These last few months, cloud technology has played a critical role in helping companies power remote business. Being able to quickly spin up services such as employee VPNs has proven effective to manage some of these overnight changes, and while Internet Service Providers have struggled at times with spikes in user outages, cloud providers, in general, have held up well during these first transitional months of the pandemic, recording few outages comparatively speaking.
For many organizations, the pandemic has quickened the pace of cloud migration conversations. The process for selecting the right cloud provider based on business needs is a nuanced consideration, and there are a number of deliberations that companies must examine before diving in. Performance is one of them and based on annual cloud benchmark research, examining the performance of Amazon Web Services (AWS), Google Cloud Platform (GCP), Microsoft Azure (Azure), IBM Cloud, and Alibaba Cloud, a few key indicators have revealed themselves as particularly impactful. I’d like to share a few of them here to help organizations as they develop their enterprise cloud migration strategy.
Your cloud is as strong as your weakest Internet connection
The enterprise technology stack, as we know, it has changed. The cloud is increasingly taking the role of the new data center and the Internet, as the delivery mechanism for cloud computing and SaaS, is becoming the new network. When it comes to cloud architectures, there are essentially two paradigms of network infrastructure: Internet-intensive, which primarily relies on the Internet for user-to-hosting-region traffic, and backbone-friendly, which leverages the cloud provider’s private backbone network for user-to-hosting-region traffic. AWS and Alibaba Cloud, for example, are Internet-intensive, while GCP and Azure are more backbone-friendly networks. IBM Cloud is the only provider to alternate between the two, depending on the hosting region.
Because the Internet is a best-effort medium and made up of a constellation of ISP networks that are vulnerable to security threats, DDoS attacks, and outages, it stands to reason
that relying on the Internet increases unpredictability in performance and creates risk for cloud investments. On the other hand, architectures that extensively use a private backbone
network are likely to see improved performance predictability from an end-user perspective, but at an additional fee.
Using a private backbone isn’t always faster
For companies that have opted to leverage cloud providers' private backbone networks, however, substantiating any performance benefit can be a difficult task, and customers are often left wondering if it’s really worth the additional cost. The answer varies and is often subject to a business’ unique regional pairings. Tests have even shown that the AWS Global Accelerator, for example, performed as promised in a majority of pairings, but in some circumstances, the benefit was nominal or even worse than baseline Internet measurements.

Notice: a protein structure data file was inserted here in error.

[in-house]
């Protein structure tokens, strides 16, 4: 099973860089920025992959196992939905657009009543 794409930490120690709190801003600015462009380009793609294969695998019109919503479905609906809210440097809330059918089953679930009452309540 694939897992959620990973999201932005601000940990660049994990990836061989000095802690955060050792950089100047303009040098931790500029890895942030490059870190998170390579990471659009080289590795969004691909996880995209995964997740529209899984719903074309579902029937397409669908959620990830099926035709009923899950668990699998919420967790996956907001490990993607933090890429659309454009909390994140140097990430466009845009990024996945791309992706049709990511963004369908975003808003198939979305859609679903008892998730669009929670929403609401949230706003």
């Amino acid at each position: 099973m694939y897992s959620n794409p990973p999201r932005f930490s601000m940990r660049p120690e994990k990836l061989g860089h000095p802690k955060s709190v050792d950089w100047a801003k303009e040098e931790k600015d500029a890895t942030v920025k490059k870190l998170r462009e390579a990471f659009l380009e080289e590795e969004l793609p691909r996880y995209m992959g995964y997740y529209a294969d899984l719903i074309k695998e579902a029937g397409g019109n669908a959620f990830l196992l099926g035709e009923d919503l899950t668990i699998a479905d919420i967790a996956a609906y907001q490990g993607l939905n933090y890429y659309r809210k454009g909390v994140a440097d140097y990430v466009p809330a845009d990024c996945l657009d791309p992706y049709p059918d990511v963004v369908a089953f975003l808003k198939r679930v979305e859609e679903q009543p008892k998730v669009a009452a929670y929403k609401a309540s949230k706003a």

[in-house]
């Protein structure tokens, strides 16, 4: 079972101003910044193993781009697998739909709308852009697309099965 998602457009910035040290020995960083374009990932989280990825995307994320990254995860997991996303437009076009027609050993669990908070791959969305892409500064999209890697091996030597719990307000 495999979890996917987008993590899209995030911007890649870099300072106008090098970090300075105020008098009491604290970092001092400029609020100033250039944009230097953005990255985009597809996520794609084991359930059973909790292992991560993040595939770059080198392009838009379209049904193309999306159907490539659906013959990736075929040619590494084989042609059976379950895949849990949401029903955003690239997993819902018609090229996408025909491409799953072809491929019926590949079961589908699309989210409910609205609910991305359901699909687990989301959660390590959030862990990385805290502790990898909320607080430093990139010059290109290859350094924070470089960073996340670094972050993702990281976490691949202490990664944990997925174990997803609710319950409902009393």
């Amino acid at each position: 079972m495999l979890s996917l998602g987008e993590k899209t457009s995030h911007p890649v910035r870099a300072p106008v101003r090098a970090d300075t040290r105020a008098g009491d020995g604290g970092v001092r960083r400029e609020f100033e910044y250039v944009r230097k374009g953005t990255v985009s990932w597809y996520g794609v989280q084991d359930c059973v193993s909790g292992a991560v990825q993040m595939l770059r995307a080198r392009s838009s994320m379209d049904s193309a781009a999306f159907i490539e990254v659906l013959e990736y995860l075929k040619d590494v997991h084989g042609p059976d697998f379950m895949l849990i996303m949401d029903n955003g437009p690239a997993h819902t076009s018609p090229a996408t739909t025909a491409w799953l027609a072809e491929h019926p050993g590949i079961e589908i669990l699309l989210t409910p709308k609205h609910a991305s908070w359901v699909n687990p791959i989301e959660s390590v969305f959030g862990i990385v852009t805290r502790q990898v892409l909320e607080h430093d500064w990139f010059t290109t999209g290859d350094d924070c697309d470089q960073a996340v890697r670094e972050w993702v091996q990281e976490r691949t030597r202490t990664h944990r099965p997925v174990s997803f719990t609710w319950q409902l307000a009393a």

When considering the best cloud provider for your business, it’s important to understand cloud vendors’ approach to user traffic transport to hosting regions and determining what your own risk tolerance is.
Cloud performance varies between regional pairs
Another critical performance indicator is inter-region performance, especially for enterprises adopting a tiered multi-region infrastructure. Tiered architectures are often essential, but geographical expanse can incrementally affect network latencies and impact end-user experience. For instance, the average bidirectional latency between each cloud providers’ London and Mumbai data centers shows that Alibaba Cloud and AWS perform at least 10% better than the average Internet path between those exact two locations. While, GCP was 30% slower, despite using their own internal backbone.
To choose the best regions to load-balance applications, attention needs to be paid to the network connectivity and latency across geographical regions. Knowing which region pairs perform better - and where anomalies among cloud providers exist - can help determine how to distribute applications across regions to best serve customers.
Migrating to the cloud during COVID-19 and beyond
The promise and the value of the cloud is undisputed, and thankfully, in these extraordinary times, when businesses needed it the most, cloud vendor networks have shown to perform well. Though there were outage spikes, especially in mid-March as many parts of the U.S. adjusted to work-from-home lock-downs, it seems cloud providers’ long history of infrastructure investment and efforts to optimize performance has served us well.
As businesses continue to contemplate cloud migration strategies to accommodate today’s ‘new normal’ of remote workforces and online customers, several considerations need to come into play. Rather than relying on assumptions or gut-feelings to guide the planning and operational stages of choosing a cloud vendor, it’s imperative to start with real performance measurements and indicators to understand how and where they differ, and why it matters to you, your employees, and your customers.